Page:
Cat got your tongue?
A question addressed to someone who is inexplicably silent.
'Cat got your tongue?' is the shortened form of the query 'Has the cat got your tongue?' and it is the short form that is more often used. It is somewhat archaic now but was in common use until the 1960/70s. It was directed at anyone who was quiet when they were expected to speak, and often to children who were being suspiciously unobtrusive.
There's no derivation that involves any actual cat or celebrated incident of feline theft. It certainly doesn't relate to sailors becoming taciturn when punished with the cat o' nine tails as some have suggested - that's pure invention. Like the blackbird that 'pecked off his nose', the phrase is just an example of the lighthearted imagery that is, or was, directed at children.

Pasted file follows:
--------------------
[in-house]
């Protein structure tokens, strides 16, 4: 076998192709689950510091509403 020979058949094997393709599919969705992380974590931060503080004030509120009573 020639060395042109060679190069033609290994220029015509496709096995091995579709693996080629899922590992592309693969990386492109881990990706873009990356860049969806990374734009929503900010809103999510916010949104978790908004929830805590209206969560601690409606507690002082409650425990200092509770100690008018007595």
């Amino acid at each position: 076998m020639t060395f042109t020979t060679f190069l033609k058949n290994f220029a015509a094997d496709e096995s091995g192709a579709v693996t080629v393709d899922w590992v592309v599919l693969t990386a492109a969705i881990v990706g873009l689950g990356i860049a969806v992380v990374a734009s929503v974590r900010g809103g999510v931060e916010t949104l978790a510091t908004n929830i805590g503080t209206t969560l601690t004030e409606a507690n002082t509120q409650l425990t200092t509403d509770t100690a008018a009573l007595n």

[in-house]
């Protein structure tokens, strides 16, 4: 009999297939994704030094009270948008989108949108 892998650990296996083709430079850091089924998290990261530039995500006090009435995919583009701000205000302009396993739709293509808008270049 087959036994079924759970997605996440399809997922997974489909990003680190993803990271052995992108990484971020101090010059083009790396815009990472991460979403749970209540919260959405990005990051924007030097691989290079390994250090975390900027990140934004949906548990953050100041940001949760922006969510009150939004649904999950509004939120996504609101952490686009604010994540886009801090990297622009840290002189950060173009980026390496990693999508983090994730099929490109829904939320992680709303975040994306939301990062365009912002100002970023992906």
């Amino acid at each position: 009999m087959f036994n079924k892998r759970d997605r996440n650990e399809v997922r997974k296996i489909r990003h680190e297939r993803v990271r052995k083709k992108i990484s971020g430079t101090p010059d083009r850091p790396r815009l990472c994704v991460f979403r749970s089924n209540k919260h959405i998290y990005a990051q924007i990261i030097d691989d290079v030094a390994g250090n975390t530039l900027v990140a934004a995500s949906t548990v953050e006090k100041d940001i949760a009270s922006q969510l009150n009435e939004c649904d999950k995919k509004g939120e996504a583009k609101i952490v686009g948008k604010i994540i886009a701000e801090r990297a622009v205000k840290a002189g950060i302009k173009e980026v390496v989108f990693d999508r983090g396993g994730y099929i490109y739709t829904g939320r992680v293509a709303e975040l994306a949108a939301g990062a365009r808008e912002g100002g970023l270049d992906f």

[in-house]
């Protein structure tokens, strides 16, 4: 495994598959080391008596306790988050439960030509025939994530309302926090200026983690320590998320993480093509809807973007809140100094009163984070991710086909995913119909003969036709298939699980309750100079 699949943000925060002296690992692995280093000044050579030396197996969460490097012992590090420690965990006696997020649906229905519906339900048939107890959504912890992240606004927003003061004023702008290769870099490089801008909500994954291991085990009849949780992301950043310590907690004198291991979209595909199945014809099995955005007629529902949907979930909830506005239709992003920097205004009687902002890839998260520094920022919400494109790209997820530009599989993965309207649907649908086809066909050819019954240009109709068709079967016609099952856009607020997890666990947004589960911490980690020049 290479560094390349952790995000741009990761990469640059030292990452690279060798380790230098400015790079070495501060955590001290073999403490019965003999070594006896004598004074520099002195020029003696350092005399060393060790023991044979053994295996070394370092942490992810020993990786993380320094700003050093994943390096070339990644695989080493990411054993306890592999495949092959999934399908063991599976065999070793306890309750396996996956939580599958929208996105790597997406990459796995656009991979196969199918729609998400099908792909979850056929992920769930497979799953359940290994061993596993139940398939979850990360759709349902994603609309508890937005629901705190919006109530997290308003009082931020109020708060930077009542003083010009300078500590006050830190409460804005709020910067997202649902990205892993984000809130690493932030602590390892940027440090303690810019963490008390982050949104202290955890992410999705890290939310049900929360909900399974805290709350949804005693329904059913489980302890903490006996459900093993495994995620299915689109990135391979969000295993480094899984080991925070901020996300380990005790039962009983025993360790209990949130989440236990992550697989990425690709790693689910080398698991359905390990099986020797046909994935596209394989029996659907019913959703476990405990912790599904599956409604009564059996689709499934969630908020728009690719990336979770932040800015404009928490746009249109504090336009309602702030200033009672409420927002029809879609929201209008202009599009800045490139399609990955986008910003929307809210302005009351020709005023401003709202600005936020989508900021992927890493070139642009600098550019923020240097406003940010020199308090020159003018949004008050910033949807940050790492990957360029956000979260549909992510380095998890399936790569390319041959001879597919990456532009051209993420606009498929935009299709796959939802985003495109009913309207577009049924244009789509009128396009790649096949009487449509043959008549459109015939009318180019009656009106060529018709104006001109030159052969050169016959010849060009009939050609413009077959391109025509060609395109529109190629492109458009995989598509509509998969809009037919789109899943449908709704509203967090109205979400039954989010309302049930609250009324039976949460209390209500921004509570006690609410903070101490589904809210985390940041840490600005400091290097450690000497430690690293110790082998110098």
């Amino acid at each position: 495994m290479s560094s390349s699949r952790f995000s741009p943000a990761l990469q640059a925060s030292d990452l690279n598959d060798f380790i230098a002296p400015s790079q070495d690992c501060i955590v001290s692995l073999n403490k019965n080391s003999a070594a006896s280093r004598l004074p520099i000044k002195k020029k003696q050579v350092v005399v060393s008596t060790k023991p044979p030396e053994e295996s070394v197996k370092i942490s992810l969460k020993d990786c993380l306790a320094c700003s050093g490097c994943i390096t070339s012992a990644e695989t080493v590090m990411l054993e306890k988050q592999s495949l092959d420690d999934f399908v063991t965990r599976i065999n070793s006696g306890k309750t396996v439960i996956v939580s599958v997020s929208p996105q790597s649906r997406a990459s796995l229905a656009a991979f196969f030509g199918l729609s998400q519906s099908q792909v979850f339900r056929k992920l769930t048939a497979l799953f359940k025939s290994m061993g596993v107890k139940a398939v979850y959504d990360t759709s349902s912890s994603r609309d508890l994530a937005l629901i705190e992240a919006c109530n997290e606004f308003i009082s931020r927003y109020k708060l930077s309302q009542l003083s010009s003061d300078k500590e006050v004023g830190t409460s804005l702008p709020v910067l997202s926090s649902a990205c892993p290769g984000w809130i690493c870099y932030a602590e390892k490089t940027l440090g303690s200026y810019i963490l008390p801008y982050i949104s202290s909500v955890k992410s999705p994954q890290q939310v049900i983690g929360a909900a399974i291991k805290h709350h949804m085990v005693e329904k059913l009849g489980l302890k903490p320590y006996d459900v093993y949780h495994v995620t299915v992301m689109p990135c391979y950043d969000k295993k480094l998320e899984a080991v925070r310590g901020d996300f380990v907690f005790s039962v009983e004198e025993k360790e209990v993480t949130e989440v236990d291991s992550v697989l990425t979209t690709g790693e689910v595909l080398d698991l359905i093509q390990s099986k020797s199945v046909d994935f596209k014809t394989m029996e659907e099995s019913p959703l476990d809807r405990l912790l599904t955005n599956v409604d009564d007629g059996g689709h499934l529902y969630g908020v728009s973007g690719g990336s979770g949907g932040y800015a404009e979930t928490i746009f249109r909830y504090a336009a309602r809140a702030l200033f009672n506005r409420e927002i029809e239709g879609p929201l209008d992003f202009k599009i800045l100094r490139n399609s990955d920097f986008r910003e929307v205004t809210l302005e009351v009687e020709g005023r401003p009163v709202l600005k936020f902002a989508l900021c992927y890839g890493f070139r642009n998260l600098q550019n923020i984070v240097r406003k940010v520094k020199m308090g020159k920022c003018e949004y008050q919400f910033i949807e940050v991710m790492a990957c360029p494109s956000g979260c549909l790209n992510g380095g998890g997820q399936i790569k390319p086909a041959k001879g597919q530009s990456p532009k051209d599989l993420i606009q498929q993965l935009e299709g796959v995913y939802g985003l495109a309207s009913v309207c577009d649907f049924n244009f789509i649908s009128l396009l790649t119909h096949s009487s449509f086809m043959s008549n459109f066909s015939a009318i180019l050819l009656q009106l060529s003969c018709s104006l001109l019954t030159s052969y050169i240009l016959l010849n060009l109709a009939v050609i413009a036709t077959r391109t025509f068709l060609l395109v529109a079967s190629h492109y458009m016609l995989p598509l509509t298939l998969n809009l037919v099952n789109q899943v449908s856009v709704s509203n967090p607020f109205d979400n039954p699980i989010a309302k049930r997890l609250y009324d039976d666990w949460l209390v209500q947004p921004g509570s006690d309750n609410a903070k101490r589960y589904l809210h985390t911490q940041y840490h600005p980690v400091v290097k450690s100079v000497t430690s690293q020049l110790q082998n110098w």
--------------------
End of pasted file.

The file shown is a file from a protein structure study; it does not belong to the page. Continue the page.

The expression sounds as though it might be old but isn't especially so. It isn't found in print until 1881, in the US illustrated paper Ballou's Monthly Magazine, Volume 53:
Has the cat got your tongue, as the children say?
The demarcation of the phrase as being 'children's' suggests that it may be earlier than the 1880s. Children's language wasn't written down until it became used by adults, which may be some years after it was common parlance in the playground.